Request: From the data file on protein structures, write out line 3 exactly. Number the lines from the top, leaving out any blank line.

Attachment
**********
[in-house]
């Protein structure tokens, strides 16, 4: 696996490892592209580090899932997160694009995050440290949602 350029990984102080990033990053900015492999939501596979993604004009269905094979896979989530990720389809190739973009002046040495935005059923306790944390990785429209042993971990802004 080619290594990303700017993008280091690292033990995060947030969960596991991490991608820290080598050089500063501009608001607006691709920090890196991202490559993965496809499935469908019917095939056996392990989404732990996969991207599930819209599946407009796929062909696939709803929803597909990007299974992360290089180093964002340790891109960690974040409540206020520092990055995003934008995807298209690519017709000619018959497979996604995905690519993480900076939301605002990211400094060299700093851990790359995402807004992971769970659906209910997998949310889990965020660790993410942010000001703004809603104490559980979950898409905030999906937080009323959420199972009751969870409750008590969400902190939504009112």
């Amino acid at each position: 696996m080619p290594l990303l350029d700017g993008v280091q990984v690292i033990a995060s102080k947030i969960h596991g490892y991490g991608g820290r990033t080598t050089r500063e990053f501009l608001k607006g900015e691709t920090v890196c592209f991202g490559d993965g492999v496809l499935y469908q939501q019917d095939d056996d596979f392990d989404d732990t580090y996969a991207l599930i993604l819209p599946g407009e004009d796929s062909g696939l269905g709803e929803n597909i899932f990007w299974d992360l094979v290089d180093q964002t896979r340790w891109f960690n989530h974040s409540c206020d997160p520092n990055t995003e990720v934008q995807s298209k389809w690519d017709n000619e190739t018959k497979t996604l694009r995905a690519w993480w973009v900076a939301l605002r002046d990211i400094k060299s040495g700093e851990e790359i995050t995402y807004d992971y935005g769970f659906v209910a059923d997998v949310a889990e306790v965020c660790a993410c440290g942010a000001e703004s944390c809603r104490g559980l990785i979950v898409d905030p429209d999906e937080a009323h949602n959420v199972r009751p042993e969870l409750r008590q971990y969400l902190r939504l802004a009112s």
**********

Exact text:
């Amino acid at each position: 696996m080619p290594l990303l350029d700017g993008v280091q990984v690292i033990a995060s102080k947030i969960h596991g490892y991490g991608g820290r990033t080598t050089r500063e990053f501009l608001k607006g900015e691709t920090v890196c592209f991202g490559d993965g492999v496809l499935y469908q939501q019917d095939d056996d596979f392990d989404d732990t580090y996969a991207l599930i993604l819209p599946g407009e004009d796929s062909g696939l269905g709803e929803n597909i899932f990007w299974d992360l094979v290089d180093q964002t896979r340790w891109f960690n989530h974040s409540c206020d997160p520092n990055t995003e990720v934008q995807s298209k389809w690519d017709n000619e190739t018959k497979t996604l694009r995905a690519w993480w973009v900076a939301l605002r002046d990211i400094k060299s040495g700093e851990e790359i995050t995402y807004d992971y935005g769970f659906v209910a059923d997998v949310a889990e306790v965020c660790a993410c440290g942010a000001e703004s944390c809603r104490g559980l990785i979950v898409d905030p429209d999906e937080a009323h949602n959420v199972r009751p042993e969870l409750r008590q971990y969400l902190r939504l802004a009112s």